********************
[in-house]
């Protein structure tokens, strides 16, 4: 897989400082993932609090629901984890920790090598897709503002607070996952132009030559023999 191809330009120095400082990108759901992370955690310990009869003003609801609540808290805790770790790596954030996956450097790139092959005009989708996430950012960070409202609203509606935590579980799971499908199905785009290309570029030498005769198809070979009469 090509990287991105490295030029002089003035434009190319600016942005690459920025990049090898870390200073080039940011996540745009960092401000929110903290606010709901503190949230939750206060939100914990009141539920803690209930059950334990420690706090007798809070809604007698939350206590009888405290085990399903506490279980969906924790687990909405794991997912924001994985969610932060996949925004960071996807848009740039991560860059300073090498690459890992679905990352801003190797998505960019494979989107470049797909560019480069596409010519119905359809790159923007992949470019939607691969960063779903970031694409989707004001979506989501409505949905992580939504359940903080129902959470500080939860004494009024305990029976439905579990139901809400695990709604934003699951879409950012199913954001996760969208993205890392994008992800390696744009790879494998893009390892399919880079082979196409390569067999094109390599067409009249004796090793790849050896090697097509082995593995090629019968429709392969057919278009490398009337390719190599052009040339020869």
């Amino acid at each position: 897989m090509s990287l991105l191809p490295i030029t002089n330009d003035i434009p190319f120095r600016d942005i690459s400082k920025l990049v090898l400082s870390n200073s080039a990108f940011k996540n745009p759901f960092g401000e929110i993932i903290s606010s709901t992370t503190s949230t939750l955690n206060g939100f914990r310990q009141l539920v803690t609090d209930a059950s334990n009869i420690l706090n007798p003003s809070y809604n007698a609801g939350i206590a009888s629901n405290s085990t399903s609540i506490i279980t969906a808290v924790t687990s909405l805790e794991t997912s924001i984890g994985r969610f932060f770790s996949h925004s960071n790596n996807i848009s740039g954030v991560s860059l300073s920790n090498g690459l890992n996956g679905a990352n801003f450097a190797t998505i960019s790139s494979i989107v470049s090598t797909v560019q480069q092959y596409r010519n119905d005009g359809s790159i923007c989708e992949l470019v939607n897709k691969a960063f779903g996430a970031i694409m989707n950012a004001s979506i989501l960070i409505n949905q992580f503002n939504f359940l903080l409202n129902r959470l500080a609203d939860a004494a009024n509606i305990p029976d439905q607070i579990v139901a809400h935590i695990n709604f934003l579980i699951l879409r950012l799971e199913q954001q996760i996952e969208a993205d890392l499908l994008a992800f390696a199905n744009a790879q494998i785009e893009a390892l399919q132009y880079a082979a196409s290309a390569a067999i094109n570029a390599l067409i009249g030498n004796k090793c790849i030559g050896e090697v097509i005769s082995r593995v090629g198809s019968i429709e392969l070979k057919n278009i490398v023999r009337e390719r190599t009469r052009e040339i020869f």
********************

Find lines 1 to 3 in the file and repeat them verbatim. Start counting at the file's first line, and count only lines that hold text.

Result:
[in-house]
């Protein structure tokens, strides 16, 4: 897989400082993932609090629901984890920790090598897709503002607070996952132009030559023999 191809330009120095400082990108759901992370955690310990009869003003609801609540808290805790770790790596954030996956450097790139092959005009989708996430950012960070409202609203509606935590579980799971499908199905785009290309570029030498005769198809070979009469 090509990287991105490295030029002089003035434009190319600016942005690459920025990049090898870390200073080039940011996540745009960092401000929110903290606010709901503190949230939750206060939100914990009141539920803690209930059950334990420690706090007798809070809604007698939350206590009888405290085990399903506490279980969906924790687990909405794991997912924001994985969610932060996949925004960071996807848009740039991560860059300073090498690459890992679905990352801003190797998505960019494979989107470049797909560019480069596409010519119905359809790159923007992949470019939607691969960063779903970031694409989707004001979506989501409505949905992580939504359940903080129902959470500080939860004494009024305990029976439905579990139901809400695990709604934003699951879409950012199913954001996760969208993205890392994008992800390696744009790879494998893009390892399919880079082979196409390569067999094109390599067409009249004796090793790849050896090697097509082995593995090629019968429709392969057919278009490398009337390719190599052009040339020869």
């Amino acid at each position: 897989m090509s990287l991105l191809p490295i030029t002089n330009d003035i434009p190319f120095r600016d942005i690459s400082k920025l990049v090898l400082s870390n200073s080039a990108f940011k996540n745009p759901f960092g401000e929110i993932i903290s606010s709901t992370t503190s949230t939750l955690n206060g939100f914990r310990q009141l539920v803690t609090d209930a059950s334990n009869i420690l706090n007798p003003s809070y809604n007698a609801g939350i206590a009888s629901n405290s085990t399903s609540i506490i279980t969906a808290v924790t687990s909405l805790e794991t997912s924001i984890g994985r969610f932060f770790s996949h925004s960071n790596n996807i848009s740039g954030v991560s860059l300073s920790n090498g690459l890992n996956g679905a990352n801003f450097a190797t998505i960019s790139s494979i989107v470049s090598t797909v560019q480069q092959y596409r010519n119905d005009g359809s790159i923007c989708e992949l470019v939607n897709k691969a960063f779903g996430a970031i694409m989707n950012a004001s979506i989501l960070i409505n949905q992580f503002n939504f359940l903080l409202n129902r959470l500080a609203d939860a004494a009024n509606i305990p029976d439905q607070i579990v139901a809400h935590i695990n709604f934003l579980i699951l879409r950012l799971e199913q954001q996760i996952e969208a993205d890392l499908l994008a992800f390696a199905n744009a790879q494998i785009e893009a390892l399919q132009y880079a082979a196409s290309a390569a067999i094109n570029a390599l067409i009249g030498n004796k090793c790849i030559g050896e090697v097509i005769s082995r593995v090629g198809s019968i429709e392969l070979k057919n278009i490398v023999r009337e390719r190599t009469r052009e040339i020869f």